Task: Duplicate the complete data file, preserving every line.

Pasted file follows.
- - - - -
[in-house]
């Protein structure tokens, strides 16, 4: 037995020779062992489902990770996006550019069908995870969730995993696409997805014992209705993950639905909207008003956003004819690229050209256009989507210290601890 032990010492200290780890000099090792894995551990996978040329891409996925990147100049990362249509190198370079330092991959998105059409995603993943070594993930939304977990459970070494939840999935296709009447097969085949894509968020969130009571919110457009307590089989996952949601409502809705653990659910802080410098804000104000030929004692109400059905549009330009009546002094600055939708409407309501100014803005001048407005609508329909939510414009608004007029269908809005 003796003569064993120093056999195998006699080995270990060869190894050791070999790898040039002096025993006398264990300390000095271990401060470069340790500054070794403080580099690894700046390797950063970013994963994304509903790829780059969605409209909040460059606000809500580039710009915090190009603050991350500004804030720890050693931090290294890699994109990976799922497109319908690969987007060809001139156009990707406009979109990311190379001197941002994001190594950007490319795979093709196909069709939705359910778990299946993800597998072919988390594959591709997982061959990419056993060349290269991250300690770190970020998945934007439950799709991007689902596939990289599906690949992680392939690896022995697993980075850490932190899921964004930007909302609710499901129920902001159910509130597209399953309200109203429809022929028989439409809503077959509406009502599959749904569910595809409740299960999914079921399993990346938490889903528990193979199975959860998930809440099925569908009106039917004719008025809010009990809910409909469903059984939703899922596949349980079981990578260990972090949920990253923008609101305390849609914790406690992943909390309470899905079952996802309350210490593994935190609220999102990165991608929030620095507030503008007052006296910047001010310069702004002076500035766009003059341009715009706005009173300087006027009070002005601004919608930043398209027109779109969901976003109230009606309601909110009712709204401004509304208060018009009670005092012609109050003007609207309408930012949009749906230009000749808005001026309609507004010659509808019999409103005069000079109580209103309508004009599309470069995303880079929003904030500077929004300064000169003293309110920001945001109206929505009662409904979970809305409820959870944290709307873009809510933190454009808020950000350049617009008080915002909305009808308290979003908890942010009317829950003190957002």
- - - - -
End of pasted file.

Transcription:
[in-house]
């Protein structure tokens, strides 16, 4: 037995020779062992489902990770996006550019069908995870969730995993696409997805014992209705993950639905909207008003956003004819690229050209256009989507210290601890 032990010492200290780890000099090792894995551990996978040329891409996925990147100049990362249509190198370079330092991959998105059409995603993943070594993930939304977990459970070494939840999935296709009447097969085949894509968020969130009571919110457009307590089989996952949601409502809705653990659910802080410098804000104000030929004692109400059905549009330009009546002094600055939708409407309501100014803005001048407005609508329909939510414009608004007029269908809005 003796003569064993120093056999195998006699080995270990060869190894050791070999790898040039002096025993006398264990300390000095271990401060470069340790500054070794403080580099690894700046390797950063970013994963994304509903790829780059969605409209909040460059606000809500580039710009915090190009603050991350500004804030720890050693931090290294890699994109990976799922497109319908690969987007060809001139156009990707406009979109990311190379001197941002994001190594950007490319795979093709196909069709939705359910778990299946993800597998072919988390594959591709997982061959990419056993060349290269991250300690770190970020998945934007439950799709991007689902596939990289599906690949992680392939690896022995697993980075850490932190899921964004930007909302609710499901129920902001159910509130597209399953309200109203429809022929028989439409809503077959509406009502599959749904569910595809409740299960999914079921399993990346938490889903528990193979199975959860998930809440099925569908009106039917004719008025809010009990809910409909469903059984939703899922596949349980079981990578260990972090949920990253923008609101305390849609914790406690992943909390309470899905079952996802309350210490593994935190609220999102990165991608929030620095507030503008007052006296910047001010310069702004002076500035766009003059341009715009706005009173300087006027009070002005601004919608930043398209027109779109969901976003109230009606309601909110009712709204401004509304208060018009009670005092012609109050003007609207309408930012949009749906230009000749808005001026309609507004010659509808019999409103005069000079109580209103309508004009599309470069995303880079929003904030500077929004300064000169003293309110920001945001109206929505009662409904979970809305409820959870944290709307873009809510933190454009808020950000350049617009008080915002909305009808308290979003908890942010009317829950003190957002």